I bet every Cerberus, the mythical multi-headed hound guarding the gates of the Underworld, except in this case it keeps vigil over a well of inspiration. “No trespassing. Beware of mutant dog. Muses, keep out.” The monster doesn’t have to be a canine though. In your case it may be a multi-headed fire-breathing dragon or a multi-headed unicorn, if you’re into horseback riding. Unicorns and dragons are such a cliché, I would like to nominate them for a symbol of any block that has to do with creative expression.— from a student working on a school paper to an accomplished master of the art — can confess to have been depressed, intimidated, or even enraged at least once in his or her life by a blank page. This nasty phenomenon, the paralyzer of thought, the loser of productivity, the miss-er of deadlines, the knott-er of stomach, the bringer of misery, and destroyer of hope is known as . Just writing about it gives me the willies. It’s like
You might assume that creative block applies only to writers and artists, but I would argue it affects a much broader range of folks. It’s odd, however, that no one ever talks about plumber’s or engineer’s block, whereas writer’s block is unparalleled in its notoriety. I wonder why.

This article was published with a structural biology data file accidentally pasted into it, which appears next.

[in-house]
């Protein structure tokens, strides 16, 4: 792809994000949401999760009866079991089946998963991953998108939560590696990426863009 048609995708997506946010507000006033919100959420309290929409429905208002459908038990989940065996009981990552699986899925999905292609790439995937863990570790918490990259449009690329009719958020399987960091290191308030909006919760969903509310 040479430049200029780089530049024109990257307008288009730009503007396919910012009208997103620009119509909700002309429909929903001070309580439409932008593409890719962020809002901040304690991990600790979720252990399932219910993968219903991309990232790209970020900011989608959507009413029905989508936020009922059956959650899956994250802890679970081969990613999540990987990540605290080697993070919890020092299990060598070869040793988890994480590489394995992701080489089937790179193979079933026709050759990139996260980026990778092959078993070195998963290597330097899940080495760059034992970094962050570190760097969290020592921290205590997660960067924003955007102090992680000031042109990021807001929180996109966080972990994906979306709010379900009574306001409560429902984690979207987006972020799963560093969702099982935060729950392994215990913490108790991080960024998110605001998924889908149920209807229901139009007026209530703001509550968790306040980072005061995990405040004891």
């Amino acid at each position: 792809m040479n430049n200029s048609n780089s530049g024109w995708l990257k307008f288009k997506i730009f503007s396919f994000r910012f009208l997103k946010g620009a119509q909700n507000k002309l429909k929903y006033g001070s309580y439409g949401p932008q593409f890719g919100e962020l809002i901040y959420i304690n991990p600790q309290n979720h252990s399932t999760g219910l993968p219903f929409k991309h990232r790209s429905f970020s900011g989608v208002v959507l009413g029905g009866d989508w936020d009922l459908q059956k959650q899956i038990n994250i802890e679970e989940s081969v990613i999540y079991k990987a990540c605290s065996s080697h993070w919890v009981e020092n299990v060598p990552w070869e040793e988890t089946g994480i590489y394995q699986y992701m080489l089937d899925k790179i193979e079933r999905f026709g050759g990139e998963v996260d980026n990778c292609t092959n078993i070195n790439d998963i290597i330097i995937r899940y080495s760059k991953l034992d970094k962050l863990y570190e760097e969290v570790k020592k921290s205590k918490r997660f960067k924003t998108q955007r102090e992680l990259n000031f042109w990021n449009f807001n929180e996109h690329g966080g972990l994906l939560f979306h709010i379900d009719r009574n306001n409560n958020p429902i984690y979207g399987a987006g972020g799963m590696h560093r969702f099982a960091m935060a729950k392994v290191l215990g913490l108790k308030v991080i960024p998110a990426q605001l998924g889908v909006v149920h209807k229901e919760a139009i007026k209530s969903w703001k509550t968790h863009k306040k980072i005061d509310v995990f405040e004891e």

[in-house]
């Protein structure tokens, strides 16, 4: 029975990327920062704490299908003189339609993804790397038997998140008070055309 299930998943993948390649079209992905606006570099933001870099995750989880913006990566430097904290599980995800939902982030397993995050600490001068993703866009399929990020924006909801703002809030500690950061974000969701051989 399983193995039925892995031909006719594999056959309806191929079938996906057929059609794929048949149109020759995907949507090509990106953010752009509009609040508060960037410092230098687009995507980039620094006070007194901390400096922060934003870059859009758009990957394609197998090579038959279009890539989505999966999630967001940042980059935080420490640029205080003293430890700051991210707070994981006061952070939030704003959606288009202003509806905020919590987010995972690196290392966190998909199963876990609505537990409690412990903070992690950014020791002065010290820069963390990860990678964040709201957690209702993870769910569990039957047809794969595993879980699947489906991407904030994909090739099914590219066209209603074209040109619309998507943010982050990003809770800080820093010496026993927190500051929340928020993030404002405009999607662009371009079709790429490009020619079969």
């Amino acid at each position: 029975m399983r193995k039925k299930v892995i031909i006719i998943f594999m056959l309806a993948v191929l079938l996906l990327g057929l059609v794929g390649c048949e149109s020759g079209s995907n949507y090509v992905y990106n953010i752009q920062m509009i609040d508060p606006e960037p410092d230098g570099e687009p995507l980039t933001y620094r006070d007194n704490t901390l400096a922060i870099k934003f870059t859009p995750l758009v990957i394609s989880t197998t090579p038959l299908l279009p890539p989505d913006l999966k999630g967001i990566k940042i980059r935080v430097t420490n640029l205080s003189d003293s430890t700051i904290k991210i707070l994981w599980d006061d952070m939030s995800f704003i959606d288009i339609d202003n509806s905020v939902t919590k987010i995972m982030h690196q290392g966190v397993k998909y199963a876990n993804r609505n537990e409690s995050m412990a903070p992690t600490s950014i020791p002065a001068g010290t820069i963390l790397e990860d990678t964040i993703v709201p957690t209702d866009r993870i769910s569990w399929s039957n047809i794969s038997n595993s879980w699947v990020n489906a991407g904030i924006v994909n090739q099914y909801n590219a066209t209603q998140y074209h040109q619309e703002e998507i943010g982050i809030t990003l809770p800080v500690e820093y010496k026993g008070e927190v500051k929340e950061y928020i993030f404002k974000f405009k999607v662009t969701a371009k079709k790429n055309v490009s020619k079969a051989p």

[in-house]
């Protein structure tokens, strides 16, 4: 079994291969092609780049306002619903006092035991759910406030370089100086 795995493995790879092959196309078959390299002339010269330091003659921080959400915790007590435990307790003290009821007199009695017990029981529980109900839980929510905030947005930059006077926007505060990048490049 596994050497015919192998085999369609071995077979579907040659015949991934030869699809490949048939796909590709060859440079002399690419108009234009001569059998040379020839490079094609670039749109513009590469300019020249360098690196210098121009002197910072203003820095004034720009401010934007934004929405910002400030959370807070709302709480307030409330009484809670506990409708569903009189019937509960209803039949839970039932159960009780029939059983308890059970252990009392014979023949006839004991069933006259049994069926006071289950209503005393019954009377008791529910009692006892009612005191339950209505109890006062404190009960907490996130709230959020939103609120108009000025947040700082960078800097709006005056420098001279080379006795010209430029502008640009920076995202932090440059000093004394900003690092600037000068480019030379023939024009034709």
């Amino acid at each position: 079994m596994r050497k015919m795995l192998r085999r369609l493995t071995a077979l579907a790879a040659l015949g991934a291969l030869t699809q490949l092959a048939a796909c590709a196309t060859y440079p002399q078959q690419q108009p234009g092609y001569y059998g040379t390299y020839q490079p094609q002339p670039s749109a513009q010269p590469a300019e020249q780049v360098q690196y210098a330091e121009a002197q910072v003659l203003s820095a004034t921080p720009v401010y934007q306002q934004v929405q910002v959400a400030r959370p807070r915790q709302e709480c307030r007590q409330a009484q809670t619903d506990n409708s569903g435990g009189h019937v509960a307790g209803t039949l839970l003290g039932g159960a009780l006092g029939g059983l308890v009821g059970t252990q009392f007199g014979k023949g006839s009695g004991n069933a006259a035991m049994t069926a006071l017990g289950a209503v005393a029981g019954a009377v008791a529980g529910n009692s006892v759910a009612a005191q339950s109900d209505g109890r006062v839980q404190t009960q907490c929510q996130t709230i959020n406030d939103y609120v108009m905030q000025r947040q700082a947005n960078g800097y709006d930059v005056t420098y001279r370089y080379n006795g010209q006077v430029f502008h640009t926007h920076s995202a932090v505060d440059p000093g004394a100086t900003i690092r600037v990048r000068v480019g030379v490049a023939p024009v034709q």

Now, back to the multi-headed beast. Each head signifies something that stands between you and the creator you were born to be. May I present the heads: fear of failure, lack of confidence, high expectations and obsession with detail. I’ll talk about each of them in detail later.
So, what can you do to get rid of a formidable fire-breathing unicorn or a pesky barking dragon blocking your path to expressing yourself on paper or, more likely, on a computer screen? Trying to kill it probably wouldn’t work: clichés and myths die hard. I suggest we try taming it. As a fan of Ceaser Millan, the mighty dog whisperer, I want to believe that even the most aggressive dog can be rehabilitated, so why not the multi-headed monster? All you need is a ton of patience and a load of calm assertive energy of a pack leader. Some treats wouldn’t hurt either. This brings us to the writer’s block taming strategies.
The fear-of-failure head is in cahoots with high expectations and thrives on different sources, one of which is comparison. You’ll never get anywhere, if you compare yourself with writers who’ve already made a name, or worse, with literary titans: “I’ll never be another Dostoevsky; I’ll never write another War and Peace or Hamlet; and I’ll never get an inch closer to writing another Great Gatsby…” Another great source of discouragement can come from your own mother, father, teacher, your favourite writer or anyone else of consequence. You can hear your mother saying, “Dear, do something useful with your life, will you? Stop dreaming, girl (boy). You want to be a WHAT? Let’s face it, darling, you’ve got no talent for THAT.” But that is not your mother talking. Guess who? Correct, it’s the fear-of-failure head disguised as your mother’s voice.